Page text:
The government projects Medicare and Social Security will face budgetary shortfalls sooner than expected. Now might be the right time to help your clients prepare their retirement finances.
Recent reports on Medicare and Social Security conclude that each program will run out of money sooner than previously expected. Of the two, Medicare’s Part A program, which pays for hospital stays and nursing care, will face a deficit by 2026. Social Security is on track for a fiscal crunch by 2034.
Last year, Medicare’s Board Trustees projected the shortfall would happen three years later in 2029. Similarly, Social Security’s Board of Trustees predicted last year that the program’s reserves would be drained by 2035, although the report emphasized the government would still be able fund 77% of scheduled benefits.
Regardless, the volatile nature of such programs — not to mention the shifting goal posts of these predictions — underscores the need for insurance agents to talk with clients about their long-term finances. For those who are dependent on Medicare and Social Security, it may be best to explore how else they can ensure their quality of life after they retire.
Payouts Exceed Income
In 2017, Medicare Part A income totaled $705.1 billion, well below the $710.2 billion it spent on rising healthcare costs. The Federal Hospital Insurance Trust Fund, which oversees Medicare’s Part A, expects that trend to continue due in part to a projected drop in payroll taxes.
Less at risk for funding shortfalls are Medicare Part B, which covers outpatient visits, and Medicare Part D, which helps with prescription drugs. Those programs are move solvent because they are supported by a combination of general revenues and individual premiums.
For each beneficiary, Medicare currently pays out an average of $13,600 per year, with that figure anticipated to rise to $17,000 in five years. About 60 million Americans now get healthcare through Medicare. By 2040, the program’s ranks are expected to swell to 87 million as the population ages.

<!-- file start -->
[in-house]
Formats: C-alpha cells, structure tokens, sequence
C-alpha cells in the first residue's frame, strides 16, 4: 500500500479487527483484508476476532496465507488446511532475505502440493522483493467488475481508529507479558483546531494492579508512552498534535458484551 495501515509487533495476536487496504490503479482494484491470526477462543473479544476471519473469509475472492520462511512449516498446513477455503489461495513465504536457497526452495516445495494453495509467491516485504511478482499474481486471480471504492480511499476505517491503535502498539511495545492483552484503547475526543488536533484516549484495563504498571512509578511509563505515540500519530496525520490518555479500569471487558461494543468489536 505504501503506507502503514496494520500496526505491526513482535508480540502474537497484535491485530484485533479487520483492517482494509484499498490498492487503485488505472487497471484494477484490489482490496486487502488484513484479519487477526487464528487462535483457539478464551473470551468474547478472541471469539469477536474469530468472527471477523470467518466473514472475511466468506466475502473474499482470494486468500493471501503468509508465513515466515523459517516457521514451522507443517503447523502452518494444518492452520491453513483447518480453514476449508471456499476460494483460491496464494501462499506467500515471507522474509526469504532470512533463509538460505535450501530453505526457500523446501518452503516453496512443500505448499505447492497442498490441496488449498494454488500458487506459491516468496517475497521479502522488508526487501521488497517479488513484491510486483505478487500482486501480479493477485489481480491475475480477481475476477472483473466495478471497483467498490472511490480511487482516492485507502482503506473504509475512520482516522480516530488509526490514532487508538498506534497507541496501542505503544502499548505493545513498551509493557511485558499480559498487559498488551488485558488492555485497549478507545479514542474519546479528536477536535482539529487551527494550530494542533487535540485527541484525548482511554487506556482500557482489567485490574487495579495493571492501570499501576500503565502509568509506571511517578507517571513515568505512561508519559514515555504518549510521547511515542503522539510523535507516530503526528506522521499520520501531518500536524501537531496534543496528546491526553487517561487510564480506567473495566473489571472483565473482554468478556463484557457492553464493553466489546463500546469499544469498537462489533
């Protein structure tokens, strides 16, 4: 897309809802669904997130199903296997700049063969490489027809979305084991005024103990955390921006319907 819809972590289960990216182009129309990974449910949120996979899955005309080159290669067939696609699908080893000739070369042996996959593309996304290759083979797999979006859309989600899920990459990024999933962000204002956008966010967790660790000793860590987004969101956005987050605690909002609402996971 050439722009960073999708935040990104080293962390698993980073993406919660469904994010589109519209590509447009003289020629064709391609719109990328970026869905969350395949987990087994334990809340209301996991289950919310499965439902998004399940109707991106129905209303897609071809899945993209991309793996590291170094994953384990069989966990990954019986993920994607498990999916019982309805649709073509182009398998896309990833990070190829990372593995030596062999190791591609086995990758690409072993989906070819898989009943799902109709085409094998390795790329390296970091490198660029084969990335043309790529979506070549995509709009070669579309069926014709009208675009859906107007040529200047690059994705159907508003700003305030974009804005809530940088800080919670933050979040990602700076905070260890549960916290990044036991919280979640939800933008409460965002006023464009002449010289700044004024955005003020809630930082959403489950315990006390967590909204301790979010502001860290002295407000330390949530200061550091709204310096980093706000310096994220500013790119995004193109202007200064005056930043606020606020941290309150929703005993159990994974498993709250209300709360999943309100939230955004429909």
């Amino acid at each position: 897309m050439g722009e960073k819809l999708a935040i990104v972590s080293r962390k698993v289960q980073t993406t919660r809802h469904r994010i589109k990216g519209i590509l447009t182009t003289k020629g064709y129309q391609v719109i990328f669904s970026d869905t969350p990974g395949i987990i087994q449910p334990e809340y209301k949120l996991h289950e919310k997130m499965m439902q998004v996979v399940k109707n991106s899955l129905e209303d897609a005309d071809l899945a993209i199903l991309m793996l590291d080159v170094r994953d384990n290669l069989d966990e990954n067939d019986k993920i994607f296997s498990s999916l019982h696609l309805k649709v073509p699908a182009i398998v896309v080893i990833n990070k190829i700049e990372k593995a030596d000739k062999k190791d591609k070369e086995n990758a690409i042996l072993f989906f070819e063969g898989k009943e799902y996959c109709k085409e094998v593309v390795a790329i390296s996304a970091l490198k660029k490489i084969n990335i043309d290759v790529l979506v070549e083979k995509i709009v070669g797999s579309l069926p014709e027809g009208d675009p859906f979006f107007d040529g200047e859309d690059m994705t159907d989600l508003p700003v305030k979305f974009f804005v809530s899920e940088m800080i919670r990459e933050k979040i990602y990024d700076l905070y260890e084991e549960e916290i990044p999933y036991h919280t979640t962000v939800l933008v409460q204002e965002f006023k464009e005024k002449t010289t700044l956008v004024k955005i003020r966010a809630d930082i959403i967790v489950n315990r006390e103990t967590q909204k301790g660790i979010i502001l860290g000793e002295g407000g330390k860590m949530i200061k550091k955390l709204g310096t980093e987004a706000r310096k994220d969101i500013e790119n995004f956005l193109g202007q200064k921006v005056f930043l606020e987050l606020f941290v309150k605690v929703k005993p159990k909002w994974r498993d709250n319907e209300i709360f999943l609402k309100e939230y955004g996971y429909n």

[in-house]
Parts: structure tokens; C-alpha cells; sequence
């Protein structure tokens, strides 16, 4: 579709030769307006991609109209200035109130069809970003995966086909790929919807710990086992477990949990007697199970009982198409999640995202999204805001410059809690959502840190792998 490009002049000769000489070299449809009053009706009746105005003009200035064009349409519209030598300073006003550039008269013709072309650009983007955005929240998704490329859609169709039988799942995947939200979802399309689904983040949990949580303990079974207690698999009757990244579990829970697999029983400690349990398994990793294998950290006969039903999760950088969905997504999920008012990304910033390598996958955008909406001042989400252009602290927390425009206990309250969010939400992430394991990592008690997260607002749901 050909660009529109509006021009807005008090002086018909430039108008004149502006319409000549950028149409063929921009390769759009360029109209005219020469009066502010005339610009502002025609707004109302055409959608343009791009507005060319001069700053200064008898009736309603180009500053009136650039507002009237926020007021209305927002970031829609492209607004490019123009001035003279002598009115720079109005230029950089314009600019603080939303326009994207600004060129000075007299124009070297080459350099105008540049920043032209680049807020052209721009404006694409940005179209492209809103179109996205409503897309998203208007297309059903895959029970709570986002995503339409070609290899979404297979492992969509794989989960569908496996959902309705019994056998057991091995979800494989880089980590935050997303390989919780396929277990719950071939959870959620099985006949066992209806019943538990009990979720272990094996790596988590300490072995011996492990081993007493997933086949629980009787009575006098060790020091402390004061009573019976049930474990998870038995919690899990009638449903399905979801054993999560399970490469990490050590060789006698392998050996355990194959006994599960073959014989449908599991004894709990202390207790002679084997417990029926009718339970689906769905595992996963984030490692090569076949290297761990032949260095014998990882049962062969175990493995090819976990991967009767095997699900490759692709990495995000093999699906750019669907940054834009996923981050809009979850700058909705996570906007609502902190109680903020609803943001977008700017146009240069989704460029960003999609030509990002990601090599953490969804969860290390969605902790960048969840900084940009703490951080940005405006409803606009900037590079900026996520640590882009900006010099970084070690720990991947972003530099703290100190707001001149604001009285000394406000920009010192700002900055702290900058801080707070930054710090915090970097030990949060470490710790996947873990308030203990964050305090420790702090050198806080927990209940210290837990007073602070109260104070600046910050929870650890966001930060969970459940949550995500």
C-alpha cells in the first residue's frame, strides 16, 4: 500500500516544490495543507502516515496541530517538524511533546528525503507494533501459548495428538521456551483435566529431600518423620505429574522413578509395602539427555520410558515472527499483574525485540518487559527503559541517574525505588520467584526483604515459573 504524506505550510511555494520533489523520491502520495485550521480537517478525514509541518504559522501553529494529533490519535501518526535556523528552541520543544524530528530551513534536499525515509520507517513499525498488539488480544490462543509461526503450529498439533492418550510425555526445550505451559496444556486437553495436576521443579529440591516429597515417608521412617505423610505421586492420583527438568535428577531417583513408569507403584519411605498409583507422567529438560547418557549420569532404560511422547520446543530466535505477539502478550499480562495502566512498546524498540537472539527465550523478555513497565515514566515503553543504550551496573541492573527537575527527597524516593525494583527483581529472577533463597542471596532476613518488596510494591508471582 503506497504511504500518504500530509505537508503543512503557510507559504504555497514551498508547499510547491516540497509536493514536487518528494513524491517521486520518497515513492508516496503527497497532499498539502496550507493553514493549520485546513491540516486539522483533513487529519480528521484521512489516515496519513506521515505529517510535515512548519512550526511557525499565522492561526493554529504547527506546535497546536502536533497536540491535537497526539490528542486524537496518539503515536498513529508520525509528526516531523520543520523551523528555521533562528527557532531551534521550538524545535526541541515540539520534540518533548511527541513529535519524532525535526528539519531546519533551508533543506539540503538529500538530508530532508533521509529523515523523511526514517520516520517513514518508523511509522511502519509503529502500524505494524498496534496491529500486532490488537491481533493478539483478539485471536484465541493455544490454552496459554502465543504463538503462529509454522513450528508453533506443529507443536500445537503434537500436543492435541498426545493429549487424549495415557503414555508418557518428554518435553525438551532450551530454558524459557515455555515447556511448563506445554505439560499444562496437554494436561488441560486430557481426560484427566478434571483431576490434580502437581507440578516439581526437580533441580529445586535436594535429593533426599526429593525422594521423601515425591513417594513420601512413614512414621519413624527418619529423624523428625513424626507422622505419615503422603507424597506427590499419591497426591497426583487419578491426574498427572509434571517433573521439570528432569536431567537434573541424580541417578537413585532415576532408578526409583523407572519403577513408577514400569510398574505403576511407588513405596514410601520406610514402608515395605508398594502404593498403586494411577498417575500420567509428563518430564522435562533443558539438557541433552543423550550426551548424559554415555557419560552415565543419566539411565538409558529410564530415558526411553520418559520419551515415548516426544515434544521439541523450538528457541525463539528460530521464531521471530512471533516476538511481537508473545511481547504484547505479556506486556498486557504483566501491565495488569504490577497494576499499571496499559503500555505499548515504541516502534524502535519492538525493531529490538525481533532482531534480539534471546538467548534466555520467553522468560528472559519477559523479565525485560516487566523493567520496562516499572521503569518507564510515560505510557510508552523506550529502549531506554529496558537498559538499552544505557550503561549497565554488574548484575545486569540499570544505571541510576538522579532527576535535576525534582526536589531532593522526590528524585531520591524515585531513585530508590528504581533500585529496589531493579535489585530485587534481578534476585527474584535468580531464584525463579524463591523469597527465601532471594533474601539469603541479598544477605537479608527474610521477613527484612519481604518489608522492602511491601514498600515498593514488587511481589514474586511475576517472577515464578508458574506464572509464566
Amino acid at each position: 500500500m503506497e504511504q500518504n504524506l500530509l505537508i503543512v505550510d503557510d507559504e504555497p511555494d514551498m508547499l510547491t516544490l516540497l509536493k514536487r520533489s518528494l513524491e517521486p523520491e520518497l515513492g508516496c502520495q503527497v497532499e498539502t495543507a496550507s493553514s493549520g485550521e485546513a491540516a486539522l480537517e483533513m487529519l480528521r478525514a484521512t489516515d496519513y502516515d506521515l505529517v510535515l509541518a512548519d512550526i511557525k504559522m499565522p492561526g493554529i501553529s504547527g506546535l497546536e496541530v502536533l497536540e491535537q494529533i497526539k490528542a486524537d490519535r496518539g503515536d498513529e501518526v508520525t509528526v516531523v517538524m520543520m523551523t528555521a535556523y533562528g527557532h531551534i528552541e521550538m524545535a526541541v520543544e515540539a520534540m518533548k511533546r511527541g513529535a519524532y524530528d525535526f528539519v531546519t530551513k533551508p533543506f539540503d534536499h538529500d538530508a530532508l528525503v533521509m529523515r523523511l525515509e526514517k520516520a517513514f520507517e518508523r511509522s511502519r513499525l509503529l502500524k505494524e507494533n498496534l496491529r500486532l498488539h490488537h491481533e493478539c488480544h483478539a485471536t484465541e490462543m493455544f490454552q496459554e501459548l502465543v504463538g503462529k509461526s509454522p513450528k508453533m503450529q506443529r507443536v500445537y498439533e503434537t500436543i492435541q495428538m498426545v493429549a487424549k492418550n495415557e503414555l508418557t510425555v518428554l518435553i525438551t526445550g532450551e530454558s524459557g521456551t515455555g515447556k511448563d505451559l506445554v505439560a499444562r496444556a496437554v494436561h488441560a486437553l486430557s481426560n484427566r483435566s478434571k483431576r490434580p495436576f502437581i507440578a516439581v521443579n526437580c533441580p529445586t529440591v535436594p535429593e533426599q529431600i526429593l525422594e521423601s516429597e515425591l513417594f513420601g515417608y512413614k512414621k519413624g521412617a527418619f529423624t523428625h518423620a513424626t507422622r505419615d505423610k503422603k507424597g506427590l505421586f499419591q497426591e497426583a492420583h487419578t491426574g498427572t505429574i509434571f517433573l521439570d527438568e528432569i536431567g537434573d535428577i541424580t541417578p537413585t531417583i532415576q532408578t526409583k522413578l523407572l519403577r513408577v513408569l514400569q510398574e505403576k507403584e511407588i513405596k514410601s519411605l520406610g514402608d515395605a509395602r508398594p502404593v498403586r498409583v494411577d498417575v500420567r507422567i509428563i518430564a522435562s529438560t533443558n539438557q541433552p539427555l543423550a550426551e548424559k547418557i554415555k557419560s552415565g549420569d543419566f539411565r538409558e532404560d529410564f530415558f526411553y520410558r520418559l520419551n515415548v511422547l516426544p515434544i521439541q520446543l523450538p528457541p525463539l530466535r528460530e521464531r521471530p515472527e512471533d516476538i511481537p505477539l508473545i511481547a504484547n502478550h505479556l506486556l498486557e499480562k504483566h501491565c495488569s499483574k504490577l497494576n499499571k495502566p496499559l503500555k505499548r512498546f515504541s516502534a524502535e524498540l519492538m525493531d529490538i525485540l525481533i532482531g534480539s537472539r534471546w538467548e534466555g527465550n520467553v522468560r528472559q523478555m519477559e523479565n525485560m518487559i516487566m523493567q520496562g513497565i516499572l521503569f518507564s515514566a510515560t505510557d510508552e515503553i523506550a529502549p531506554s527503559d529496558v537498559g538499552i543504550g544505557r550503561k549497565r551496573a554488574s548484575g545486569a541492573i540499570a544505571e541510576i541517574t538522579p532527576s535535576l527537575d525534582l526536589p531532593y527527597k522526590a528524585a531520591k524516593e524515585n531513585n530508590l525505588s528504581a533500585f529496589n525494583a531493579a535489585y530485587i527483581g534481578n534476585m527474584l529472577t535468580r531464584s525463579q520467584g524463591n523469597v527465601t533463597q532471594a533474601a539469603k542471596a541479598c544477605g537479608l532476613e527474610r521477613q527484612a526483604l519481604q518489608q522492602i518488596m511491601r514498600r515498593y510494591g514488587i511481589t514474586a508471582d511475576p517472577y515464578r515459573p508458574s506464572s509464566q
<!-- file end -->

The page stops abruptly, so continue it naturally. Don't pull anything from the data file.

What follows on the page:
With Baby Boomers leaving the workforce in increasing numbers, Social Security will witness a similar surge in beneficiaries. By 2040, Social Security will provide monthly checks to 90 million, up from the current 62 million. Like Medicare, Social Security also projects its expenses will exceed revenues this year for the first time since 1982. According to the program’s trustees, expenditures will hit $2 billion more than the program’s total income, and $85 billion above its non-interest intake for 2018.
How Agents Can Help
For insurance agents whose clients are considering retirement, these reports certainly raise the stakes of long-term financial planning. Importantly, they provide a key opening to broach the topic of retirement income with those who expect to lean heavily on government programs going forward.
It might be wise to encourage your clients to invest in tax-advantaged retirement income products such as annuities. Although Medicare Part A covers hospitalizations, your clients should also consider purchasing a long-term-care insurance policy that pays for in-home care. If your clients balk at paying for benefits they may never use (a common objection to long-term care insurance), present them with hybrid policies such as life insurance or an annuity with a long-term care rider.
You can also explore health savings accounts (HSAs) with your clients. The government permits workers enrolled in high-deductible health insurance plans to contribute money into an HSA without paying a tax. Though contributions end at 65 when an individual enrolls in Medicare, the money from an HSA can be withdrawn to pay for out-of-pocket medical expenses.
Your retired or near-retirement clients will, of course, depend on Social Security and Medicare to some extent — and to the degree that the two programs can make good on their obligations. Nevertheless, it’s probably wise to sit down with them to ensure that they have everything they need to enjoy their retirement with security and peace of mind.